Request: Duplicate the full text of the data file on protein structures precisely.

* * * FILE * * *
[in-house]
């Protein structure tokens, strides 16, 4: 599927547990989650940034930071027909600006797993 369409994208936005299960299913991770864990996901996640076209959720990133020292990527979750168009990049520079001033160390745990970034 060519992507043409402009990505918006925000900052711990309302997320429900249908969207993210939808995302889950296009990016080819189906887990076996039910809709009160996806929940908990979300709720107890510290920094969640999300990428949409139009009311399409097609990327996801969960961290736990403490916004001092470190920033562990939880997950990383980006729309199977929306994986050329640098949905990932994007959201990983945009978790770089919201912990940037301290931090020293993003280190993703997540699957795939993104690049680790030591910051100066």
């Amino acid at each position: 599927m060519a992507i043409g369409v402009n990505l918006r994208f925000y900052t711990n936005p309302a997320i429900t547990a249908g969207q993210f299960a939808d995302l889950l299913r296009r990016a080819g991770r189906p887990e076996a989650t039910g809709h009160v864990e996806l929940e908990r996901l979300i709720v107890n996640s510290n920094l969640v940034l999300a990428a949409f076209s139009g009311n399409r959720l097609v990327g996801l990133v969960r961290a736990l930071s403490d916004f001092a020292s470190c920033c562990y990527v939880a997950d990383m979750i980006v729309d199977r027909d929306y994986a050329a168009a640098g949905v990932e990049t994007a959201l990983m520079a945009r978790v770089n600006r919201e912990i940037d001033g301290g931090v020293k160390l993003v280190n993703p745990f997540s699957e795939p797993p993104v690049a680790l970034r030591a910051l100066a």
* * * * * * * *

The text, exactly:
[in-house]
């Protein structure tokens, strides 16, 4: 599927547990989650940034930071027909600006797993 369409994208936005299960299913991770864990996901996640076209959720990133020292990527979750168009990049520079001033160390745990970034 060519992507043409402009990505918006925000900052711990309302997320429900249908969207993210939808995302889950296009990016080819189906887990076996039910809709009160996806929940908990979300709720107890510290920094969640999300990428949409139009009311399409097609990327996801969960961290736990403490916004001092470190920033562990939880997950990383980006729309199977929306994986050329640098949905990932994007959201990983945009978790770089919201912990940037301290931090020293993003280190993703997540699957795939993104690049680790030591910051100066």
């Amino acid at each position: 599927m060519a992507i043409g369409v402009n990505l918006r994208f925000y900052t711990n936005p309302a997320i429900t547990a249908g969207q993210f299960a939808d995302l889950l299913r296009r990016a080819g991770r189906p887990e076996a989650t039910g809709h009160v864990e996806l929940e908990r996901l979300i709720v107890n996640s510290n920094l969640v940034l999300a990428a949409f076209s139009g009311n399409r959720l097609v990327g996801l990133v969960r961290a736990l930071s403490d916004f001092a020292s470190c920033c562990y990527v939880a997950d990383m979750i980006v729309d199977r027909d929306y994986a050329a168009a640098g949905v990932e990049t994007a959201l990983m520079a945009r978790v770089n600006r919201e912990i940037d001033g301290g931090v020293k160390l993003v280190n993703p745990f997540s699957e795939p797993p993104v690049a680790l970034r030591a910051l100066a």